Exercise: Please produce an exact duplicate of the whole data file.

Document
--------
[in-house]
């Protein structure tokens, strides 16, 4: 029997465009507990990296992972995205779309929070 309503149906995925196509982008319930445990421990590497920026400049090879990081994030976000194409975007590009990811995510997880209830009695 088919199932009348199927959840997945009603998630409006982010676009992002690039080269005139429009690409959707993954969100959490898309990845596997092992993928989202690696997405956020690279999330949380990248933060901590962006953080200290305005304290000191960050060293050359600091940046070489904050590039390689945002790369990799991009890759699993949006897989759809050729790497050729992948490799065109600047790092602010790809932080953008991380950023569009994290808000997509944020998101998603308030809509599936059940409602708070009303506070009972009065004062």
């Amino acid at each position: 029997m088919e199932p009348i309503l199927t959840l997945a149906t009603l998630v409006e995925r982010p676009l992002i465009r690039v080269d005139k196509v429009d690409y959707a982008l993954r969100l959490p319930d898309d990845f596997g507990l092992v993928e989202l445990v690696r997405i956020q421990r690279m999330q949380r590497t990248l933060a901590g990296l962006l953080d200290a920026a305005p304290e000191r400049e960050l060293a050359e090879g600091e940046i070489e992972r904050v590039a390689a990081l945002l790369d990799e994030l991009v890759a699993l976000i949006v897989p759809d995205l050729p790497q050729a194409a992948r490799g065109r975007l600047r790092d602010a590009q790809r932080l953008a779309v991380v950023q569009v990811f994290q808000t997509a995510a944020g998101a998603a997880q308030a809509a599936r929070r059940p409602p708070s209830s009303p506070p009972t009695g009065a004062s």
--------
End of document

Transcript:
[in-house]
């Protein structure tokens, strides 16, 4: 029997465009507990990296992972995205779309929070 309503149906995925196509982008319930445990421990590497920026400049090879990081994030976000194409975007590009990811995510997880209830009695 088919199932009348199927959840997945009603998630409006982010676009992002690039080269005139429009690409959707993954969100959490898309990845596997092992993928989202690696997405956020690279999330949380990248933060901590962006953080200290305005304290000191960050060293050359600091940046070489904050590039390689945002790369990799991009890759699993949006897989759809050729790497050729992948490799065109600047790092602010790809932080953008991380950023569009994290808000997509944020998101998603308030809509599936059940409602708070009303506070009972009065004062």
């Amino acid at each position: 029997m088919e199932p009348i309503l199927t959840l997945a149906t009603l998630v409006e995925r982010p676009l992002i465009r690039v080269d005139k196509v429009d690409y959707a982008l993954r969100l959490p319930d898309d990845f596997g507990l092992v993928e989202l445990v690696r997405i956020q421990r690279m999330q949380r590497t990248l933060a901590g990296l962006l953080d200290a920026a305005p304290e000191r400049e960050l060293a050359e090879g600091e940046i070489e992972r904050v590039a390689a990081l945002l790369d990799e994030l991009v890759a699993l976000i949006v897989p759809d995205l050729p790497q050729a194409a992948r490799g065109r975007l600047r790092d602010a590009q790809r932080l953008a779309v991380v950023q569009v990811f994290q808000t997509a995510a944020g998101a998603a997880q308030a809509a599936r929070r059940p409602p708070s209830s009303p506070p009972t009695g009065a004062s």